(HealthDay)—Implementation of a clinical pathway to improve care of acute gastroenteritis (AGE) patients is associated with a sustained reduction in intravenous (IV) fluid use and length of stay (LOS) in the pediatric emergency department (ED), according to a study published online Sept. 7 in Pediatrics.
Lori Rutman, M.D., M.P.H., from the University of Washington in Seattle, and colleagues implemented a clinical pathway in the pediatric ED in January 2005 to improve care for AGE. They examined the long-term impact of the pathway for AGE, which included oral rehydration therapy as a first-line treatment followed by ondansetron as a safe and effective adjunct in children with vomiting, on the proportion of patients receiving IV fluids and ED LOS. Process and outcomes measures were examined for two years before and 10 years after pathway implementation.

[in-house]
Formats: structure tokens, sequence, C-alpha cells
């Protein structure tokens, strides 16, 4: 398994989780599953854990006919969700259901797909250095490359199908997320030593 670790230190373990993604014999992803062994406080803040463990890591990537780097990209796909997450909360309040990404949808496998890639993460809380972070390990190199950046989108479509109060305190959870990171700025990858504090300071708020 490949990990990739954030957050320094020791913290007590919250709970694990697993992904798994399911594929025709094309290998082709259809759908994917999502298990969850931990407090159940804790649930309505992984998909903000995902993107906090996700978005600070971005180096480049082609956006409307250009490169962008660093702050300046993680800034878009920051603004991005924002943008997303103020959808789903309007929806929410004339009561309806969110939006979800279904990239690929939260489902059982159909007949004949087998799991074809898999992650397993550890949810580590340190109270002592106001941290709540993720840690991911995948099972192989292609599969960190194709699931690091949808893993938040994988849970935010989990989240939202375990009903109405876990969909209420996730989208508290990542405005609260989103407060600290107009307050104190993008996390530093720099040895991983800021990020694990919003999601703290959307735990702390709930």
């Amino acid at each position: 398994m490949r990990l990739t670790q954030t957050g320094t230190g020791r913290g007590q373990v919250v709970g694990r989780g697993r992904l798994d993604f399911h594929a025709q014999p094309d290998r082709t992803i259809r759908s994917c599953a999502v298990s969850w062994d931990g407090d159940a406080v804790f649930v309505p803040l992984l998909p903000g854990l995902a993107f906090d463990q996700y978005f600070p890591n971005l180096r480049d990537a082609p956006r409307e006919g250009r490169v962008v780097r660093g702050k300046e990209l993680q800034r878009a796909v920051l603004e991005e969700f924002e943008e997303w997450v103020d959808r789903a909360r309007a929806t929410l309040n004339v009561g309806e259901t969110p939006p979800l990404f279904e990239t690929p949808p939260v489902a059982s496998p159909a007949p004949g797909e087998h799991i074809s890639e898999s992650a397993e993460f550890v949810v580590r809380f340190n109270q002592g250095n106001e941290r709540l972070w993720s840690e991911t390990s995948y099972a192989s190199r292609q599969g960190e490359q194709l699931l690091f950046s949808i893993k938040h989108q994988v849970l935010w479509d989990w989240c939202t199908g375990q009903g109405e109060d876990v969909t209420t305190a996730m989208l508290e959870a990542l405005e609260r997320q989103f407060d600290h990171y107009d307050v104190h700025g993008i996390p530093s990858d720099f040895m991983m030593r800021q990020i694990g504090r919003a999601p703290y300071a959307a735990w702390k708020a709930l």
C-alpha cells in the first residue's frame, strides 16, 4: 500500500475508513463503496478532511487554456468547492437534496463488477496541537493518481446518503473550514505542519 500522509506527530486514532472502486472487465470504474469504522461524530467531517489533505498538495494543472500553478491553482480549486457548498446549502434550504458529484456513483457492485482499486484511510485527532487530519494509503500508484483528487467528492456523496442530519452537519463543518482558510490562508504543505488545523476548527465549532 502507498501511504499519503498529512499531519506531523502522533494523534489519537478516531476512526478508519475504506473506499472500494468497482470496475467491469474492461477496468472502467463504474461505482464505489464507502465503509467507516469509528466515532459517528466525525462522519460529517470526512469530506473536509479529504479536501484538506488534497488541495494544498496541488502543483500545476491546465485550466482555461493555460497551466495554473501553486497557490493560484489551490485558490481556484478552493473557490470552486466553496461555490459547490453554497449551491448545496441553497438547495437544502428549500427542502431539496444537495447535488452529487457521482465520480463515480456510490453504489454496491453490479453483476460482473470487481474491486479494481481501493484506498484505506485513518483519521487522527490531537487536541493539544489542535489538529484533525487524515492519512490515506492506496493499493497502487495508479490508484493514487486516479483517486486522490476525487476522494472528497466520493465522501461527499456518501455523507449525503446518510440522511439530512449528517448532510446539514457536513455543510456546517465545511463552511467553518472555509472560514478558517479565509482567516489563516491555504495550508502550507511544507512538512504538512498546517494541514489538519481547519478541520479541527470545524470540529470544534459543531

Data were included for 30,519 patients. The researchers identified special cause variation with a downward shift in patients receiving IV fluids after pathway initiation and subsequently with addition of ondansetron to the pathway (reduction from 48 to 26 percent). For discharged patients with AGE, the mean ED LOS decreased from 247 to 172 minutes. Over time, these improvements were sustained.
"Our results suggest that quality-improvement interventions for AGE can have long-term impacts on care delivery," the authors write.
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